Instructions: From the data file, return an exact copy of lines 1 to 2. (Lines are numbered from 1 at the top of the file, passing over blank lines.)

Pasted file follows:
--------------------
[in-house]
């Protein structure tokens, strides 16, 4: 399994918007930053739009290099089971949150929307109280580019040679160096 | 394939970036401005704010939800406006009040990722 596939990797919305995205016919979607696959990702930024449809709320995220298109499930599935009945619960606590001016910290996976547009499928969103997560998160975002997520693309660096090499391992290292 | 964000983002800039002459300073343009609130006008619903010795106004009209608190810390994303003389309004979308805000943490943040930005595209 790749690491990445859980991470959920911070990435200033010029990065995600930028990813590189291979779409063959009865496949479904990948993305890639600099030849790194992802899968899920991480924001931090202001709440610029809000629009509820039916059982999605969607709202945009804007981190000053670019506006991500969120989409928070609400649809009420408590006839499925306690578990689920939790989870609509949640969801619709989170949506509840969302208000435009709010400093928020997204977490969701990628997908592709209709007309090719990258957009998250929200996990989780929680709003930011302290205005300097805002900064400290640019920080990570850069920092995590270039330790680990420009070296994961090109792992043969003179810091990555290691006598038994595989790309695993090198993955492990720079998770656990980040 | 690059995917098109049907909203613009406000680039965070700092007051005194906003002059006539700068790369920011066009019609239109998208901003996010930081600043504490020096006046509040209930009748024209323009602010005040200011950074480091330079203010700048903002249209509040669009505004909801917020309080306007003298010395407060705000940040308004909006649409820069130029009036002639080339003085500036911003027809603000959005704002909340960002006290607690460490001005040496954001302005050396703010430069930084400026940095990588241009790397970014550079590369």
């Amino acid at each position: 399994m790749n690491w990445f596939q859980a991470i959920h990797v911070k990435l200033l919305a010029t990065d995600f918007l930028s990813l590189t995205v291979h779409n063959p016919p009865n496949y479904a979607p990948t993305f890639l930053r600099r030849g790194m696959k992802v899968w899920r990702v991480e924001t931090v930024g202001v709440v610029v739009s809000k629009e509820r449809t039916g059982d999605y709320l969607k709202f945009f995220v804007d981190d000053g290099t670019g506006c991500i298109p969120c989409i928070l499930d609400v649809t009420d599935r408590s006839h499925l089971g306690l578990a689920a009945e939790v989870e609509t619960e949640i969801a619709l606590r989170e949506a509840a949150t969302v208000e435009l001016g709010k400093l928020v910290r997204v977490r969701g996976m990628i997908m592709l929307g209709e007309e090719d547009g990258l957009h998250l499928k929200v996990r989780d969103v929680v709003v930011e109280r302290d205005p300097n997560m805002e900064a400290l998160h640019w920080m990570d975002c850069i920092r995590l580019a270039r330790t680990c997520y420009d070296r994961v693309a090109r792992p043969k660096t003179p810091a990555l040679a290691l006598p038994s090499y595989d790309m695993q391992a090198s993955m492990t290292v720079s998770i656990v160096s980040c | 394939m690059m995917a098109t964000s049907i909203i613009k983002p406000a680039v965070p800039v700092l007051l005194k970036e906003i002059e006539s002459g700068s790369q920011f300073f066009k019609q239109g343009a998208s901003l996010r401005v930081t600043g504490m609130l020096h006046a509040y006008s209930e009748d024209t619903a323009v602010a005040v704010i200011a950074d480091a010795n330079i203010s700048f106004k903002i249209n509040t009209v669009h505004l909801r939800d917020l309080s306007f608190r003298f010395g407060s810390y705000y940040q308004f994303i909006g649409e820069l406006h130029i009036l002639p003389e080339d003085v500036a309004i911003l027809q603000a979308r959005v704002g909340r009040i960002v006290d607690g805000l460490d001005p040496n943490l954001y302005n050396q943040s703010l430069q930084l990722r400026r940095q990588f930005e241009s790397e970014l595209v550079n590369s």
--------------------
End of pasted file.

[in-house]
């Protein structure tokens, strides 16, 4: 399994918007930053739009290099089971949150929307109280580019040679160096 | 394939970036401005704010939800406006009040990722 596939990797919305995205016919979607696959990702930024449809709320995220298109499930599935009945619960606590001016910290996976547009499928969103997560998160975002997520693309660096090499391992290292 | 964000983002800039002459300073343009609130006008619903010795106004009209608190810390994303003389309004979308805000943490943040930005595209 790749690491990445859980991470959920911070990435200033010029990065995600930028990813590189291979779409063959009865496949479904990948993305890639600099030849790194992802899968899920991480924001931090202001709440610029809000629009509820039916059982999605969607709202945009804007981190000053670019506006991500969120989409928070609400649809009420408590006839499925306690578990689920939790989870609509949640969801619709989170949506509840969302208000435009709010400093928020997204977490969701990628997908592709209709007309090719990258957009998250929200996990989780929680709003930011302290205005300097805002900064400290640019920080990570850069920092995590270039330790680990420009070296994961090109792992043969003179810091990555290691006598038994595989790309695993090198993955492990720079998770656990980040 | 690059995917098109049907909203613009406000680039965070700092007051005194906003002059006539700068790369920011066009019609239109998208901003996010930081600043504490020096006046509040209930009748024209323009602010005040200011950074480091330079203010700048903002249209509040669009505004909801917020309080306007003298010395407060705000940040308004909006649409820069130029009036002639080339003085500036911003027809603000959005704002909340960002006290607690460490001005040496954001302005050396703010430069930084400026940095990588241009790397970014550079590369």